Assimilation Rules Instructor :: Ms. Terri Li-Chi Yueh

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  Assimilation Rules Instructor :: Ms. Terri Li-Chi Yueh Sophomore B Members of Group 1 Assimilation Rules Instructor :: Ms. Terri Li-Chi Yueh Sophomore B Members of Group 1 :: :: aychen Huang :: 592202221 Jasmine Wu :: 592202269 Sophia Zheng :::: 592202283 Vanessa Zhan : : 592202330 Simon Huang :::: 592202441 Coral Chen :: 592202582 Helen Tsai ::::::

  Assimilation Rules Definition Assimilation Rules Definition

  From Latin assimilatio , meaning to render similar“ A linguistic process by which a From Latin assimilatio , meaning «to render similar“ A linguistic process by which a sound becomes similar to an adjacent sound. Assimilation

  Progressive Assimilation If the phoneme changes to match the preceding phoneme, it is progressive Progressive Assimilation If the phoneme changes to match the preceding phoneme, it is progressive assimilation.

  Regressive Assimilation If the phoneme changes to match the following phoneme, it is regressive Regressive Assimilation If the phoneme changes to match the following phoneme, it is regressive assimilation.

  Reciprocal Assimilation If there is a mutual influence between the two phonemes, it is Reciprocal Assimilation If there is a mutual influence between the two phonemes, it is reciprocal assimilation.

  Consonant Assimilation In the case the two phonemes can fuse completely and give a Consonant Assimilation In the case the two phonemes can fuse completely and give a birth to a different one. This is called a coalescence. The result of consonant assimilation is usually a geminate consonant.

  Assimilation Rules Example Assimilation Rules Example

  Total Assimilation “ win t er” :  /t/  [n] / [n] __ Total Assimilation “ win t er” : /t/ [n] / [n] __ (meaning that /t/ becomes [n] in the environment after [n]). “ center” : /t/ [n] / [n] __ (/t/ becomes [n] in the environment after [n]).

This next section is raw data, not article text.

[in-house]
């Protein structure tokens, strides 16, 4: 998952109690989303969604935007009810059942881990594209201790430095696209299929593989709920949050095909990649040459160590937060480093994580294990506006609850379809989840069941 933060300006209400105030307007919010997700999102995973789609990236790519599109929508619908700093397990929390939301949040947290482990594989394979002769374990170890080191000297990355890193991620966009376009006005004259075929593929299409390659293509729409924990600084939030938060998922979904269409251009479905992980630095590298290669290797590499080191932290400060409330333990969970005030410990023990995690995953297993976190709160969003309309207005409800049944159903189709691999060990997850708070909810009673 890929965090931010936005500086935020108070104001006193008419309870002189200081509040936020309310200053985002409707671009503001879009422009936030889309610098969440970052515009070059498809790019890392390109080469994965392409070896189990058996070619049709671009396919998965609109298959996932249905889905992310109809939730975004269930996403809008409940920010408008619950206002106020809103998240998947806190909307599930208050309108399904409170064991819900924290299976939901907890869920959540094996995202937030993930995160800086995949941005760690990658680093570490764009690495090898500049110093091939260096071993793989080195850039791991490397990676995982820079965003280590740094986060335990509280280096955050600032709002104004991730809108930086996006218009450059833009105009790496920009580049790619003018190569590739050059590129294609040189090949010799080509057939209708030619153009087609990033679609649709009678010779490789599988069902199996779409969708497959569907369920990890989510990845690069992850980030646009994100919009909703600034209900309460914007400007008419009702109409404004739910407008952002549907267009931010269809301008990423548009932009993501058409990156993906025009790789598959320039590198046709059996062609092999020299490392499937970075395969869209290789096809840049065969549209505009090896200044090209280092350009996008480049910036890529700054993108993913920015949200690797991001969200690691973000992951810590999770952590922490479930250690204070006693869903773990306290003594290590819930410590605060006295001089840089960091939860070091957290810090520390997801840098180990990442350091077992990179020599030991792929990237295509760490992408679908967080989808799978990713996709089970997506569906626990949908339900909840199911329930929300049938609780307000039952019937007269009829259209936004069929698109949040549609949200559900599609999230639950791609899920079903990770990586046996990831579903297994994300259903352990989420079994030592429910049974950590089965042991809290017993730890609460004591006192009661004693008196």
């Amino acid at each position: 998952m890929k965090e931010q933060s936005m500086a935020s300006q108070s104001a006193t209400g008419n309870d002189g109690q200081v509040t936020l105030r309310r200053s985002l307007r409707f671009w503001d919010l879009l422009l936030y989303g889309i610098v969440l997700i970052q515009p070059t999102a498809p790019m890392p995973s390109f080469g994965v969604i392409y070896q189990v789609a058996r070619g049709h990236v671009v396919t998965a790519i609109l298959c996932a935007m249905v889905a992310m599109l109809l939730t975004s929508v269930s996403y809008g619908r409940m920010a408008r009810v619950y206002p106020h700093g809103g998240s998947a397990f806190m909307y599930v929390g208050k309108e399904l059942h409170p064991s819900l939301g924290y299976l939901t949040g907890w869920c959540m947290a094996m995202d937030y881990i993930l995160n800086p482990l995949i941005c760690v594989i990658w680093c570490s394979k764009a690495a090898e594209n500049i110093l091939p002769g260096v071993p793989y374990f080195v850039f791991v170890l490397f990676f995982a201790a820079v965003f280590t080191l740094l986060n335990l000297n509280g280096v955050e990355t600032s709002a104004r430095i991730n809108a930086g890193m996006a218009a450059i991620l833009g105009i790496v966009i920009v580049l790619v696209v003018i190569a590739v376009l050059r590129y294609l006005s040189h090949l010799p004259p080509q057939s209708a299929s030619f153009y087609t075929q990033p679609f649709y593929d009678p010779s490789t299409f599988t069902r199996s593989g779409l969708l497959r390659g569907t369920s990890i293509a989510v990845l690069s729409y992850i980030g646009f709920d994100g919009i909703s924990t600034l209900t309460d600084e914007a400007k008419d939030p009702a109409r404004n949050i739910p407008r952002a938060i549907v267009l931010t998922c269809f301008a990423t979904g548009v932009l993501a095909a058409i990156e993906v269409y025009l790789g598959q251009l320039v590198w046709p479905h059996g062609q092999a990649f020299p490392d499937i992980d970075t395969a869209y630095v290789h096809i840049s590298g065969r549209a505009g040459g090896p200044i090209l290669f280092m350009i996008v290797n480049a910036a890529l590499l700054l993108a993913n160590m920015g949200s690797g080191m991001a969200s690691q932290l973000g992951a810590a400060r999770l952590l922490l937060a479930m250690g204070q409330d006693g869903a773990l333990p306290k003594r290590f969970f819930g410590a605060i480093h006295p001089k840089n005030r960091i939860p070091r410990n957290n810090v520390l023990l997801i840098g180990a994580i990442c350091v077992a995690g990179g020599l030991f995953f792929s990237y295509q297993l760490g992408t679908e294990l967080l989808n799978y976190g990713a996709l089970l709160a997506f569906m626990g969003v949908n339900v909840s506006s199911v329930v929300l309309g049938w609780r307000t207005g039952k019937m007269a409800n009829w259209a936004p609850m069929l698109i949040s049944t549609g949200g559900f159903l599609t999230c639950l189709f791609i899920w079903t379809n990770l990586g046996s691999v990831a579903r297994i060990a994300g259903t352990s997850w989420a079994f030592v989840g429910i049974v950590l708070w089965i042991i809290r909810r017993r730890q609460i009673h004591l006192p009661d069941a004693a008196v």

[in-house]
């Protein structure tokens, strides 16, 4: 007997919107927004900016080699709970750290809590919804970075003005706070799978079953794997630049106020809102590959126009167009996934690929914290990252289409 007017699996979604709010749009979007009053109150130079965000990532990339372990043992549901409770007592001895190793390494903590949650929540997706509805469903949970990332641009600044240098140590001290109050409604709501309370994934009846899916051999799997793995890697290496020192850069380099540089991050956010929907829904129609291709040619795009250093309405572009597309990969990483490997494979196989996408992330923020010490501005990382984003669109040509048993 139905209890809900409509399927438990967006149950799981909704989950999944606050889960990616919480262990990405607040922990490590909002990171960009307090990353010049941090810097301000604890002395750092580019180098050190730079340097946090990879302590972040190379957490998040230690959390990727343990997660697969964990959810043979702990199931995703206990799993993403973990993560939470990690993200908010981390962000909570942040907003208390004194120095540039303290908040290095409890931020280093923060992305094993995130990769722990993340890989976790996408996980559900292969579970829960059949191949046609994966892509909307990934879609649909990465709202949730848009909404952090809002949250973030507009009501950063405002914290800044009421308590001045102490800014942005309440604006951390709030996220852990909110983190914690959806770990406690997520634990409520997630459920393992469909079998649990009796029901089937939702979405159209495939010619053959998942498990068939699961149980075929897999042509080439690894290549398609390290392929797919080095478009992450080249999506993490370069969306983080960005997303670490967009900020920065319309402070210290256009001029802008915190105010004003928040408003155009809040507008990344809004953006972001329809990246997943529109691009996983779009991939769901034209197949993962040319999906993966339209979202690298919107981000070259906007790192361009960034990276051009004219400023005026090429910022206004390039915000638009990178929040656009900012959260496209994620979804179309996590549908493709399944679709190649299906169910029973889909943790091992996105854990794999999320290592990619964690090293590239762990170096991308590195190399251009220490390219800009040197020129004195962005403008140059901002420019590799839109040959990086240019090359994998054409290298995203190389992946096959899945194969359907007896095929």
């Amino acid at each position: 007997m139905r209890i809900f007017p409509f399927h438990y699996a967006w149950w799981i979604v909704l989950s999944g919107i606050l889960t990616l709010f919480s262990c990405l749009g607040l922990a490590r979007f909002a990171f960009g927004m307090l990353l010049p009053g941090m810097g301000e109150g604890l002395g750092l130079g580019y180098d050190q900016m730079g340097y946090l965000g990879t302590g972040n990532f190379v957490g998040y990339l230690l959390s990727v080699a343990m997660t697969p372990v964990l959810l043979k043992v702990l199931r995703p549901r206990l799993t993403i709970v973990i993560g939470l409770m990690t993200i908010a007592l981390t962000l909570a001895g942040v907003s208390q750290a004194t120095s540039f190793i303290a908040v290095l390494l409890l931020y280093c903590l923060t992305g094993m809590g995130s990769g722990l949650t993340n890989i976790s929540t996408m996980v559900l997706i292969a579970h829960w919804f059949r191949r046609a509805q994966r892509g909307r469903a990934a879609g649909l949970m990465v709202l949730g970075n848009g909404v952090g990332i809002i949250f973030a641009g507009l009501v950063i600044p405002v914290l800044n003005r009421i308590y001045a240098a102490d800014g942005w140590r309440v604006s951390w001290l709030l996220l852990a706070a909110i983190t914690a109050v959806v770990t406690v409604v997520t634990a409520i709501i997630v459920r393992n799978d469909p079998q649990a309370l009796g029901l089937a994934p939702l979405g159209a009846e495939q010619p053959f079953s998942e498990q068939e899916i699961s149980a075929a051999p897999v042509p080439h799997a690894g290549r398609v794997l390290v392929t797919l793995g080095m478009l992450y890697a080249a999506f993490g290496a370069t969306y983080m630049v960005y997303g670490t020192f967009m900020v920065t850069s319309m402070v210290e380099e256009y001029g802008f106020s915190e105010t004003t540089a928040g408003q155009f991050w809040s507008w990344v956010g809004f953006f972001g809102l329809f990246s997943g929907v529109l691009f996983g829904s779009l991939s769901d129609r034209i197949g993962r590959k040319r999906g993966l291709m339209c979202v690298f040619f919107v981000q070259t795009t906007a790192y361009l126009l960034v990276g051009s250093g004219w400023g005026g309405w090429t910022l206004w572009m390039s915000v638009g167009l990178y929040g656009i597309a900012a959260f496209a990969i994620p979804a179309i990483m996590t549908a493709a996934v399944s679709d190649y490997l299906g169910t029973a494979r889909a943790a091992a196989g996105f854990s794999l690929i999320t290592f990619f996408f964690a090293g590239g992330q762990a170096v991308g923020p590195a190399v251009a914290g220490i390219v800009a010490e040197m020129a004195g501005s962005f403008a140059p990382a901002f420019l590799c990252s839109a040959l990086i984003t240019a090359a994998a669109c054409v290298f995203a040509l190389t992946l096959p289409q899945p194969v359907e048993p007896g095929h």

Partial Assimilation “ stopped” : /d/  [t] / [p] __ (i. e. /d/ Partial Assimilation “ stopped” : /d/ [t] / [p] __ (i. e. /d/ becomes [t] in the environment after [p]. ) “ picked” : /d/ [t] / [k] __ (i. e. /d/ becomes [t] in the environment after [k]. )

  Progressive (or left-to-right) Assimilation “ dogs” : /s/  [z] / [g] __ ( Progressive (or left-to-right) Assimilation “ dogs” : /s/ [z] / [g] __ ( the ending [s] is assimilated to [z] by the influence of the preceding voiced [g]. ) “ pubs” : /s/ [z] / [b] __ ( the ending [s] is assimilated to [z] by the influence of the preceding voiced [b]. )

  Regressive, or Anticipatory (or right-to-left) Assimilation “ miss you” : [ m'ISE] /s/ Regressive, or Anticipatory (or right-to-left) Assimilation “ miss you” : [ m’ISE] /s/ [ S ] / __ [ j ]. (the sound [s] in [m I s] is changed to [ S ] by the assimilation of the following palatal glide [ j ]. )

  Double Assimilation “ man” : / A /  [ A ] / [m] Double Assimilation “ man” : / A / [ A ] / [m] __ [n] (The [ A ] in /m A n/ is nasalized by its preceding [m] and its following [n]. )

  References American English Phonetics 作作作作作作作作作作作作 “ http: // www. indiana. edu/~hlw/Phon. Process/assimilation. h tml References American English Phonetics 作作作作作作作作作作作作 “ http: // www. indiana. edu/~hlw/Phon. Process/assimilation. h tml ” “ http: // www. ielanguages. com/linguist. html ” “ http: //www. uni-assel. de/fb 8/misc/lfb/html/text/8 -4 -1. html ”

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